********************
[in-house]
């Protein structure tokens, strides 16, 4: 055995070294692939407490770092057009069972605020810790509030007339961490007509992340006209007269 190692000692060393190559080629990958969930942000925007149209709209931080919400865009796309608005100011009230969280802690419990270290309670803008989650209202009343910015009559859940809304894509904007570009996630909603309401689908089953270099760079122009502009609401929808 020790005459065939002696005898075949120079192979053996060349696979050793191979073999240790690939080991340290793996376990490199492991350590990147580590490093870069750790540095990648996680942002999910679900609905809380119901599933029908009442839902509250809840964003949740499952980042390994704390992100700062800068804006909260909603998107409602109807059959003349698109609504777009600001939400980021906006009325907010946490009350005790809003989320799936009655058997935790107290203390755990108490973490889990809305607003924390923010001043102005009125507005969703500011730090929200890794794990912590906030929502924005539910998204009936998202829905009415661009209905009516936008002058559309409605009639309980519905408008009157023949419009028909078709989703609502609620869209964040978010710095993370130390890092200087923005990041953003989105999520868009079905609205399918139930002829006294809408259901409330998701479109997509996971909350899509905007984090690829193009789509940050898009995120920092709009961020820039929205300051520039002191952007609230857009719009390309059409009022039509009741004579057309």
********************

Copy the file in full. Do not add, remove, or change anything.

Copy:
[in-house]
């Protein structure tokens, strides 16, 4: 055995070294692939407490770092057009069972605020810790509030007339961490007509992340006209007269 190692000692060393190559080629990958969930942000925007149209709209931080919400865009796309608005100011009230969280802690419990270290309670803008989650209202009343910015009559859940809304894509904007570009996630909603309401689908089953270099760079122009502009609401929808 020790005459065939002696005898075949120079192979053996060349696979050793191979073999240790690939080991340290793996376990490199492991350590990147580590490093870069750790540095990648996680942002999910679900609905809380119901599933029908009442839902509250809840964003949740499952980042390994704390992100700062800068804006909260909603998107409602109807059959003349698109609504777009600001939400980021906006009325907010946490009350005790809003989320799936009655058997935790107290203390755990108490973490889990809305607003924390923010001043102005009125507005969703500011730090929200890794794990912590906030929502924005539910998204009936998202829905009415661009209905009516936008002058559309409605009639309980519905408008009157023949419009028909078709989703609502609620869209964040978010710095993370130390890092200087923005990041953003989105999520868009079905609205399918139930002829006294809408259901409330998701479109997509996971909350899509905007984090690829193009789509940050898009995120920092709009961020820039929205300051520039002191952007609230857009719009390309059409009022039509009741004579057309």